Please explain each of the following and give examples of real cases where possible:
What torts may occur in your workplace (Restaurant)?
What types of product liability may be applicable to restaurant?
Why is it important to protect intellectual properties?
What are the characteristics of a trademark?
Please refer to response attached, which is also presented below. I hope this helps and take care.
Briefly explain each:
1. What torts may occur in your workplace (Restaurant)?
Personal injury law, also known as tort law, is designed to protect you if you or your property are injured or harmed because of someone else's act or failure to act. In a successful tort action based on one of three theories-negligence, strict liability, or intentional misconduct-the one who caused the injury or harm compensates the one who suffered losses (see http://www.abanet.org/publiced/practical/books/family_legal_guide/chapter_13.pdf p.2 for more details).
Any of three-negligence (i.e., foreign object in food-- toothpick and hard object-see cases below); strict liability (i.e., in violation of food safety laws, getting sick following a restaurant meal, etc.), or intentional misconduct (i.e., tort of assault by restaurant worker assaulting a customer) can occur in your workplace (see http://www.abanet.org/publiced/practical/books/family_legal_guide/chapter_11.pdf for an chapter on the Workplace and Law). Every tort, regardless of its basis, whether intentional, negligence, or strict liability, has two basic issues-liability and damages. Was the defendant (the restaurant) liable for the damages you sustained, and if so, what is the nature and extent of your damages? If you can prove liability and damages, our justice system will award you compensation for your loss.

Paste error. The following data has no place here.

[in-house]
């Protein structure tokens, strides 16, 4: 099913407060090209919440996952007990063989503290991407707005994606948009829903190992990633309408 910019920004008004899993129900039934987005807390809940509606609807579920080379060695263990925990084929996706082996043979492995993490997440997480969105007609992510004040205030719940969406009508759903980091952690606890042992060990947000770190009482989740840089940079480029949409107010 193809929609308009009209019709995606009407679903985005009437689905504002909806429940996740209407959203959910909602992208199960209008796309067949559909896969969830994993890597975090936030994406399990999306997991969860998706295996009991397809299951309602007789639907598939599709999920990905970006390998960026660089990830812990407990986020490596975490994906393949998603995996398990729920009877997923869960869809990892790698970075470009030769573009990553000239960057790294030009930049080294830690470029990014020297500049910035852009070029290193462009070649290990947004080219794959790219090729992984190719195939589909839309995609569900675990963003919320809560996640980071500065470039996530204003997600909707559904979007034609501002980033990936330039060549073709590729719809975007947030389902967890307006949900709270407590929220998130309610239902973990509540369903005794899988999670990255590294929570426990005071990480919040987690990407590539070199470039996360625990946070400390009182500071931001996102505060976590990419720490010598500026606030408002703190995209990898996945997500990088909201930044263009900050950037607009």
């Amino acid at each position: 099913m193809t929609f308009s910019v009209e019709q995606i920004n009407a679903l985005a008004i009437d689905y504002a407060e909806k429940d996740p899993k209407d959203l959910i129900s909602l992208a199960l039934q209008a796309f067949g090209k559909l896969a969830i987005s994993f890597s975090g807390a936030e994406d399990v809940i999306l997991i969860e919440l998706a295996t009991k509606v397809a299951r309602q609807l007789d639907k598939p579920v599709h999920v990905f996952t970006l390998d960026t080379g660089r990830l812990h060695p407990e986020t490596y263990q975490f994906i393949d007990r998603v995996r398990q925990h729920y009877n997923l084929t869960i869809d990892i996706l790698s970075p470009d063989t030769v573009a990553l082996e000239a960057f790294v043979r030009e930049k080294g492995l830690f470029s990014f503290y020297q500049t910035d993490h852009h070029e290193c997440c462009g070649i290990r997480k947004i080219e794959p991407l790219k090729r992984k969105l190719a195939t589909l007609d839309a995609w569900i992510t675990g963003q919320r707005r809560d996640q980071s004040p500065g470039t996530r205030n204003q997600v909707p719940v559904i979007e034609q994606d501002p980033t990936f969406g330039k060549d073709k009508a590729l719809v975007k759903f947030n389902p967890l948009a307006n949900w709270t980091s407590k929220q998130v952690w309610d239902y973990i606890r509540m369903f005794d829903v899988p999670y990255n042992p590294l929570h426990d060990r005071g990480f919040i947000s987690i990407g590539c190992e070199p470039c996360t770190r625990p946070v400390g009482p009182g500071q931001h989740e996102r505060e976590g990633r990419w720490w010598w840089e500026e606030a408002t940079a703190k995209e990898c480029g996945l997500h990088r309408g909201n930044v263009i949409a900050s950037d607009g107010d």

In restaurants, the vast majority of food safety law cases ending up in court are those emanating from prosecutions initiated by either the Health Department or municipal health officers. However, an unusual case earlier this year illustrates the powers of a court to award substantial civil damages (see example 2 below-toothpick case) even in a situation where there was no prosecution of the restaurant owner by any health authority.
a. Example of tort action based on negligence:
Restaurant Liable under Res Ipsa Loquitur for Patron's Broken Teeth
Poplar v. Dillard's Dept. Stores, Inc.,
2003-1023 (La. App. 5 Cir. 12/30/03), ___ So. 2d ___
Restaurant patron, Angel Poplar, broke several teeth when she bit into a foreign object in a shrimp po-boy at Dillard's restaurant. Poplar sued Dillard's for negligence urging that Dillard's was liable under the doctrine of res ipsa loquitur. Dillard's countered that, because Poplar could not show a specific action where Dillard breached its duty of care, Poplar was not entitled to prevail on her negligence claim. The trial court agreed with Poplar and awarded damages.
The Louisiana Fifth Circuit Court of Appeals affirmed, finding that the requisite elements of res ipsa loquitur were met in this case. Under the doctrine of res ipsa loquitur negligence may be inferred where: (1) the circumstances surrounding the event are such that they would not normally occur in the absence of negligence on someone's ...
Through discussion and illustrative examples, this solution describes torts that may occur in a restaurant, as well as the types of product liability that may be applicable to restaurant businesses. It also explains why it is important to protect intellectual properties and lists the essential characteristics of a trademark.